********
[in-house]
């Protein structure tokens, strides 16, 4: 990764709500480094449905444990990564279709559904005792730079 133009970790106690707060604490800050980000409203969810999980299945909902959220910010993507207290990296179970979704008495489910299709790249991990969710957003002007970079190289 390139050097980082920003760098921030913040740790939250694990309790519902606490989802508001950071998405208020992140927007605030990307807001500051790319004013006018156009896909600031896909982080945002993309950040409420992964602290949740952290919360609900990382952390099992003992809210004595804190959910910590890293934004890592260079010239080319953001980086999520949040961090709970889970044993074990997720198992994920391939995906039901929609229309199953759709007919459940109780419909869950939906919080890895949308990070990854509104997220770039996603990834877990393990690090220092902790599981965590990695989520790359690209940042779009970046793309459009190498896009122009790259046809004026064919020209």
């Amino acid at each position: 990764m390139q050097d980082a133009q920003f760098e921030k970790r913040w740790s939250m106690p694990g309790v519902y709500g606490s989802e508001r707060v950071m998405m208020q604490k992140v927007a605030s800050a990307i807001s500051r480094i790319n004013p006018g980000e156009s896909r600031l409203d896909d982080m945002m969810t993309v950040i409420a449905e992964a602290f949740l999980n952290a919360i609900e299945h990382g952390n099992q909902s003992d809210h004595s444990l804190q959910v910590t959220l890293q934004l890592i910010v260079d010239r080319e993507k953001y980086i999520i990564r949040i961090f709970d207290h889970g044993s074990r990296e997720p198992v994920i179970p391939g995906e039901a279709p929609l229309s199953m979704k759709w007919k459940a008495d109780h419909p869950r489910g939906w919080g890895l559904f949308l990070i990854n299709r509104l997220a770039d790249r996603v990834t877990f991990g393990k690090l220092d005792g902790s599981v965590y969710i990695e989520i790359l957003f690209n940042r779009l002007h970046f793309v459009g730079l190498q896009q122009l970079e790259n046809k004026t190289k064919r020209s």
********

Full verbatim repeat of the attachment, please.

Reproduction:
[in-house]
């Protein structure tokens, strides 16, 4: 990764709500480094449905444990990564279709559904005792730079 133009970790106690707060604490800050980000409203969810999980299945909902959220910010993507207290990296179970979704008495489910299709790249991990969710957003002007970079190289 390139050097980082920003760098921030913040740790939250694990309790519902606490989802508001950071998405208020992140927007605030990307807001500051790319004013006018156009896909600031896909982080945002993309950040409420992964602290949740952290919360609900990382952390099992003992809210004595804190959910910590890293934004890592260079010239080319953001980086999520949040961090709970889970044993074990997720198992994920391939995906039901929609229309199953759709007919459940109780419909869950939906919080890895949308990070990854509104997220770039996603990834877990393990690090220092902790599981965590990695989520790359690209940042779009970046793309459009190498896009122009790259046809004026064919020209």
């Amino acid at each position: 990764m390139q050097d980082a133009q920003f760098e921030k970790r913040w740790s939250m106690p694990g309790v519902y709500g606490s989802e508001r707060v950071m998405m208020q604490k992140v927007a605030s800050a990307i807001s500051r480094i790319n004013p006018g980000e156009s896909r600031l409203d896909d982080m945002m969810t993309v950040i409420a449905e992964a602290f949740l999980n952290a919360i609900e299945h990382g952390n099992q909902s003992d809210h004595s444990l804190q959910v910590t959220l890293q934004l890592i910010v260079d010239r080319e993507k953001y980086i999520i990564r949040i961090f709970d207290h889970g044993s074990r990296e997720p198992v994920i179970p391939g995906e039901a279709p929609l229309s199953m979704k759709w007919k459940a008495d109780h419909p869950r489910g939906w919080g890895l559904f949308l990070i990854n299709r509104l997220a770039d790249r996603v990834t877990f991990g393990k690090l220092d005792g902790s599981v965590y969710i990695e989520i790359l957003f690209n940042r779009l002007h970046f793309v459009g730079l190498q896009q122009l970079e790259n046809k004026t190289k064919r020209s």